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Or was there? These two canyons, now known as Antelope Canyon, aren’t the only two slot canyons in northern Arizona and southern Utah. The soft sandstone here is easily eroded during flash floods that occur a few times a year. These slot canyons change every time it rains. Even a little bit of rain can cause a flash flood through the slots as the water bottlenecks and rushes through the narrow opening, washing away several feet of sand in the bottom of the cave.

 

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After each flood, the Navajo shovel three feet of sand back into the narrow slot canyon. Without it, no one would be able to walk through it because the opening at the bottom is far too narrow. When my guide, Dezzi, told me this, I couldn’t believe it.

Fast forward to 2017. I arrive for my guided photography tour through Upper Antelope Canyon. There were seven people in my group, but at least 100 people gathered outside the office of Antelope Canyon Tours, in Page, Arizona, waiting for their tour to depart from the office parking lot. My tour lasted two hours because I paid more to be on a photography tour. Regular tours last only 60 minutes.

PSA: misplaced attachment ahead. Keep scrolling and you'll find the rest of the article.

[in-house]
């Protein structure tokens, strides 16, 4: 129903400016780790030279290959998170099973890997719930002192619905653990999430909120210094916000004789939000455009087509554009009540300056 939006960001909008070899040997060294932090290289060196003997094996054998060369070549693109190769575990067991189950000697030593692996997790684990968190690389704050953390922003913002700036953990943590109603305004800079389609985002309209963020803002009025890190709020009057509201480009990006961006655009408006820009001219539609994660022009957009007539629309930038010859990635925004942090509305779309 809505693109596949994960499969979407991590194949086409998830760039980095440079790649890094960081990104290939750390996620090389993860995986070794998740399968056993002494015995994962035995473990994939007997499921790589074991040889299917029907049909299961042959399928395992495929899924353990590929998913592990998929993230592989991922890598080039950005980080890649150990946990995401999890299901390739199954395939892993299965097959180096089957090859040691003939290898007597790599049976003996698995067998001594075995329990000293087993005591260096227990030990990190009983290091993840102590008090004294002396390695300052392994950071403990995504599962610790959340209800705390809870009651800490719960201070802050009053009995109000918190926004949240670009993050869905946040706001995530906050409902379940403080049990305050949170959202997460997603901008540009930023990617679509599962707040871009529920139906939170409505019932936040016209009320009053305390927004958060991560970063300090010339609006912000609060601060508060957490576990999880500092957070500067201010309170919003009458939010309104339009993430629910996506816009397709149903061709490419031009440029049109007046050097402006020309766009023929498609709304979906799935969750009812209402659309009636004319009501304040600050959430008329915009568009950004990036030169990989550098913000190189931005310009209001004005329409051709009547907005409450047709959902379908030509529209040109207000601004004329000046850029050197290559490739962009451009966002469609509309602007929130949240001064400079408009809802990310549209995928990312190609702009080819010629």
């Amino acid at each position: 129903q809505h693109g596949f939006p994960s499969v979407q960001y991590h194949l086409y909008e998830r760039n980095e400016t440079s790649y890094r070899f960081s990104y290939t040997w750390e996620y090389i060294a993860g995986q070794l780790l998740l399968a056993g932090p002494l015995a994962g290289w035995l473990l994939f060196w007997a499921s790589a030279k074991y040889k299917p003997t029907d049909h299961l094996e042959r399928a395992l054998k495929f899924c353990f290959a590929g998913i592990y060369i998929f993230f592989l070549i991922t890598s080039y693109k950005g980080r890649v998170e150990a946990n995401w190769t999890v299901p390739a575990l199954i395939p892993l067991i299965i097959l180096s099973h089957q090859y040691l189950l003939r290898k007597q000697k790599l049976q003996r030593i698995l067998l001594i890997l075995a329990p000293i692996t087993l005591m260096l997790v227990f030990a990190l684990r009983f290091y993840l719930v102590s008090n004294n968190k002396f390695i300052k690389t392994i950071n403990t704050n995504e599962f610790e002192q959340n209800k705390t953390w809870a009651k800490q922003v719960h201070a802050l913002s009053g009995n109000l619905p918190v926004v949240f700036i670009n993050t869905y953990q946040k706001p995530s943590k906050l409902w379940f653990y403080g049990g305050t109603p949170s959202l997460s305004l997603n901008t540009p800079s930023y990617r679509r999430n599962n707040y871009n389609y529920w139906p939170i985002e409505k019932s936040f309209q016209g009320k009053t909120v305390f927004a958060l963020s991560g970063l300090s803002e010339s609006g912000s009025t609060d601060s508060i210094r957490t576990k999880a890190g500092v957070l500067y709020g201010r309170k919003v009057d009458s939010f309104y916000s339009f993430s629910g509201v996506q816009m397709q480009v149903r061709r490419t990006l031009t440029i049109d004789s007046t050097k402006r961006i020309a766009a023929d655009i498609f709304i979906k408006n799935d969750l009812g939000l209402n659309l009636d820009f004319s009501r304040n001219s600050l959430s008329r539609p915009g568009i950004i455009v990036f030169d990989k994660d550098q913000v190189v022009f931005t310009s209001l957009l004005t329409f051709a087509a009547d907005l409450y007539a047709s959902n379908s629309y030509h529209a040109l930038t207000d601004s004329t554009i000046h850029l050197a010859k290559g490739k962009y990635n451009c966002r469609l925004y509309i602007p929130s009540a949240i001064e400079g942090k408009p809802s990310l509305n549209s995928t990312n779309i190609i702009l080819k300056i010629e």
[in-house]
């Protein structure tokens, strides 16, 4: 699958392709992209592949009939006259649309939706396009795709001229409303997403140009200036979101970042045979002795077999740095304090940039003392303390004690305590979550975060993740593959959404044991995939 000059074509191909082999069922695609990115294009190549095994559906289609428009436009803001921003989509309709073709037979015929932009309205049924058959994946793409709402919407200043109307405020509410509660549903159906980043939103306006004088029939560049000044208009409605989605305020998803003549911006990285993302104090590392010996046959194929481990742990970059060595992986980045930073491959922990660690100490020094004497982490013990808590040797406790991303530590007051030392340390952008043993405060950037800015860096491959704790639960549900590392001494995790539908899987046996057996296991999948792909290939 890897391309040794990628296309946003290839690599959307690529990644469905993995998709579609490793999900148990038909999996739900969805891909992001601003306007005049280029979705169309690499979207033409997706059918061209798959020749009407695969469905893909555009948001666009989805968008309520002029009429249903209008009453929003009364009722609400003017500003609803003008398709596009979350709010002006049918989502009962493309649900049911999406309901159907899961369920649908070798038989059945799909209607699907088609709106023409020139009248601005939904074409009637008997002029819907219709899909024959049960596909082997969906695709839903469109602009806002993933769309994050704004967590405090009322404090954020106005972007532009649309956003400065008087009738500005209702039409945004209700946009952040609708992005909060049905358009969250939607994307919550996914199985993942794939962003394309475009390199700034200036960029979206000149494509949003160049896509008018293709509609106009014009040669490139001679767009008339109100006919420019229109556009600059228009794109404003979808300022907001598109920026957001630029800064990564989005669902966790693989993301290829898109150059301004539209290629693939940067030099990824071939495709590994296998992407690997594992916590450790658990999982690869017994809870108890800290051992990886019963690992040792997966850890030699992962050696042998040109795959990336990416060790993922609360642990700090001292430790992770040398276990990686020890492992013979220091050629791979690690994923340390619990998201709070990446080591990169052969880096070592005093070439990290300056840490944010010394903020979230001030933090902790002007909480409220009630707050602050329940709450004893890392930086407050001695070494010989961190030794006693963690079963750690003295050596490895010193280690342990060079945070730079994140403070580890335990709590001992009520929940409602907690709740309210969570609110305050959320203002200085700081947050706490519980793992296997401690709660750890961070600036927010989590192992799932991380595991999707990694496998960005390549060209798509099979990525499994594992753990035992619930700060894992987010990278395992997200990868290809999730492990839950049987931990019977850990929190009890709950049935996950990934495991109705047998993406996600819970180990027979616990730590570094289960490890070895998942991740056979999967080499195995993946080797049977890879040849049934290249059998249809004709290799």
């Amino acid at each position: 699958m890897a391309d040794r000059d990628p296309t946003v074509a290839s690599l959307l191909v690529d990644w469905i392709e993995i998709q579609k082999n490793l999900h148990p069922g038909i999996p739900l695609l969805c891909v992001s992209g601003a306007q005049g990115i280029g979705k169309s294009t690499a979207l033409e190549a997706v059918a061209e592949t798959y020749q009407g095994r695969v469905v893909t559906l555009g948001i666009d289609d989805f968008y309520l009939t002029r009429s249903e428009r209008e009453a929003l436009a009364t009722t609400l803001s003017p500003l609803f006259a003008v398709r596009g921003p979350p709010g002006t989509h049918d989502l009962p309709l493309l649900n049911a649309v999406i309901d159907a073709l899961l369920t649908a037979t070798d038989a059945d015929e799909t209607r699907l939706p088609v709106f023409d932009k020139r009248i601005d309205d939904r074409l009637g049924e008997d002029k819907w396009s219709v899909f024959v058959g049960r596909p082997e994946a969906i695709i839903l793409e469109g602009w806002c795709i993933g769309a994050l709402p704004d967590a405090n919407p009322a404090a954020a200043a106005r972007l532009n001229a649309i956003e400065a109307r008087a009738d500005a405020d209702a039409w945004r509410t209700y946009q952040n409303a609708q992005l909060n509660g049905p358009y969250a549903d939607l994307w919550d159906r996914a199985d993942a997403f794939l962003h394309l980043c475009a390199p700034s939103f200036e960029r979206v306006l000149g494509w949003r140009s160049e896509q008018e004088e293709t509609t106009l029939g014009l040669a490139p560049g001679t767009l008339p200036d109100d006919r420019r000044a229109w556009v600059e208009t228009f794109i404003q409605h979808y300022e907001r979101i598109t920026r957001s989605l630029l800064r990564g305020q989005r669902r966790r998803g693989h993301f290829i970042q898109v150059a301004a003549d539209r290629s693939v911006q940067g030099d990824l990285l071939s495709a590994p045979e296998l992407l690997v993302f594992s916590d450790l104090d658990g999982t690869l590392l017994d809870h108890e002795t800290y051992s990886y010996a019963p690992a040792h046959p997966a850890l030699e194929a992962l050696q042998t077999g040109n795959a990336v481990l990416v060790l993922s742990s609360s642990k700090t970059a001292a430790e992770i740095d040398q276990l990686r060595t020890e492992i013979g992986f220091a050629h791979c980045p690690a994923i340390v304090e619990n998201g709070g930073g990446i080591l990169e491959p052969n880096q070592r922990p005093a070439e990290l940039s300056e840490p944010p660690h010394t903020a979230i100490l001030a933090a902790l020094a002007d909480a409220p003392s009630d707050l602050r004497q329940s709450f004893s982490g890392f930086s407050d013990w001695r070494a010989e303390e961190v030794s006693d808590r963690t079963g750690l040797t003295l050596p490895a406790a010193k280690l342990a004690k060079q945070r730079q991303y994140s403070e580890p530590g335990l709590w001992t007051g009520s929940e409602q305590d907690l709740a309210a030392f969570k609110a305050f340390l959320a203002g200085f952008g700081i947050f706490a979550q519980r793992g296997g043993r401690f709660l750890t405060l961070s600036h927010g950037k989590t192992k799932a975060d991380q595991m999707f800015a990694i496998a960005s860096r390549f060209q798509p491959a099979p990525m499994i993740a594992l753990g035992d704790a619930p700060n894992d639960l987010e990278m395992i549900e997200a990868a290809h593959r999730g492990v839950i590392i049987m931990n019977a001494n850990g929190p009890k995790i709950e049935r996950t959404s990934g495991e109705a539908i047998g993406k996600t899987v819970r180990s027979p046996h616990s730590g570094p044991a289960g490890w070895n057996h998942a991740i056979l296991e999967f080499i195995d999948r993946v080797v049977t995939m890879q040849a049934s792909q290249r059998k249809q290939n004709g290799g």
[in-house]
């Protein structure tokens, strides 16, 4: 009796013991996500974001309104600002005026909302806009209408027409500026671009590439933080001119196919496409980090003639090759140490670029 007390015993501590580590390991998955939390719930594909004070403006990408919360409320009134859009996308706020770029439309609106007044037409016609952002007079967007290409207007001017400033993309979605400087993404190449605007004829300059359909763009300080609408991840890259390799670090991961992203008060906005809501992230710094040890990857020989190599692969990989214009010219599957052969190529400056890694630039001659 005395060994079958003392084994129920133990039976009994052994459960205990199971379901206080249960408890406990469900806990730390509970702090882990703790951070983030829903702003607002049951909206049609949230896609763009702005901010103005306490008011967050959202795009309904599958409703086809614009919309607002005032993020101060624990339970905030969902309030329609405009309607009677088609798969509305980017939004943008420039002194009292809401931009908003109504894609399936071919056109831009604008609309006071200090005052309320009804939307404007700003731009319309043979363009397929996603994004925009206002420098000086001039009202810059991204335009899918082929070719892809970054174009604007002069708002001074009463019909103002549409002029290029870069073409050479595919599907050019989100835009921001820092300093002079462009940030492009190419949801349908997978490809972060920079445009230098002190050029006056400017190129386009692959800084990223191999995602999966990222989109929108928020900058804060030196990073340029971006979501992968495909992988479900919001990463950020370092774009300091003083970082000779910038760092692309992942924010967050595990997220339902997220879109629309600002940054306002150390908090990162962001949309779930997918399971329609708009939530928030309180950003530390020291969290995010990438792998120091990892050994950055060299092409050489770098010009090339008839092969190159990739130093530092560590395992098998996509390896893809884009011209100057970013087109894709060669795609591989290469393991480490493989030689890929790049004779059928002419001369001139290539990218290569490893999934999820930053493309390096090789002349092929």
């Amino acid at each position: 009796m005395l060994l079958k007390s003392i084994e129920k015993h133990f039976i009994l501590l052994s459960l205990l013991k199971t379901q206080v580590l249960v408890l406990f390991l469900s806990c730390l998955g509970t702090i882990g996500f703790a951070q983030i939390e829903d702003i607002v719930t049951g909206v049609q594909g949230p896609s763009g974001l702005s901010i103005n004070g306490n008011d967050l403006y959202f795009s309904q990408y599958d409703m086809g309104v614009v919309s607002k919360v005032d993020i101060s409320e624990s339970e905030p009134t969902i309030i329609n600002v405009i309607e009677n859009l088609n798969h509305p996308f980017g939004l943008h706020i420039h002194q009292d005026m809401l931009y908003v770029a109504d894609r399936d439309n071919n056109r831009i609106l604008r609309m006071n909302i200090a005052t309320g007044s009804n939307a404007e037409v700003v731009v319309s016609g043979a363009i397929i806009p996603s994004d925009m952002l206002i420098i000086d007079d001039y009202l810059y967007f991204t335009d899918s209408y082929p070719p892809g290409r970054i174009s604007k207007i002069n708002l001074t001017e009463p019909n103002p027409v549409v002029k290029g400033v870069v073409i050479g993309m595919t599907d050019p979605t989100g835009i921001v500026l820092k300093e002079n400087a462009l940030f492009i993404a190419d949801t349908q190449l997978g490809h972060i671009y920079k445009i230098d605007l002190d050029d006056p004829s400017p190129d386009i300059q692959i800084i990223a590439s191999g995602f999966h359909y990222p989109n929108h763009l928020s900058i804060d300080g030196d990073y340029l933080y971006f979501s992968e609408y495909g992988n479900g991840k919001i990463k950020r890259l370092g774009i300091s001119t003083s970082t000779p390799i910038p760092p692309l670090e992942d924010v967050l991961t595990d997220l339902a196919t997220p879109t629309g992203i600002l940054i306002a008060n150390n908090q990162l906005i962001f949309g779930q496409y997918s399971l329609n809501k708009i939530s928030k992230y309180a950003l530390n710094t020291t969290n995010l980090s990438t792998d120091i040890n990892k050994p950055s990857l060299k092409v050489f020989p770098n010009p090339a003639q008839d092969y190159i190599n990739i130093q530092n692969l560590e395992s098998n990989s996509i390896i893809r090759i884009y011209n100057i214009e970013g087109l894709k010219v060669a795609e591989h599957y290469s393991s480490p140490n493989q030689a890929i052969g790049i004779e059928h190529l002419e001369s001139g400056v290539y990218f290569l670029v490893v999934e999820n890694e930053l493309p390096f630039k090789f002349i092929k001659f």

Antelope Canyon 6

 

I have no idea how many people I saw in Upper Antelope Canyon. Probably hundreds, but because I was on a two-hour photography tour, the Navajo guide would hold people back or make groups wait so that there would be no people in our photos. Photography tours are limited to a certain number of people, and each person must have a DSLR camera and tripod. I booked through Antelope Canyon Tours at www.antelopecanyon.com. For a two-hour photography tour (all 120 minutes spent in the canyon!), the cost is 100 USD plus a fee of 8 USD to the Navajo Reservation.

The next day, I had a two-hour tour of Lower Antelope Canyon, which is probably the more famous of the two. I know there were hundreds of people there, but once again, because I was on a photography tour, there are no people in my photos. For this tour, I booked through Ken’s Tours at www.lowerantelope.com for 47 USD plus the 8 USD fee to the Navajo Reservation. My guide was a young Navajo man named Dezzi, and just like the day before, he kept the masses at bay while we took pictures. There were only two people in my group on this day.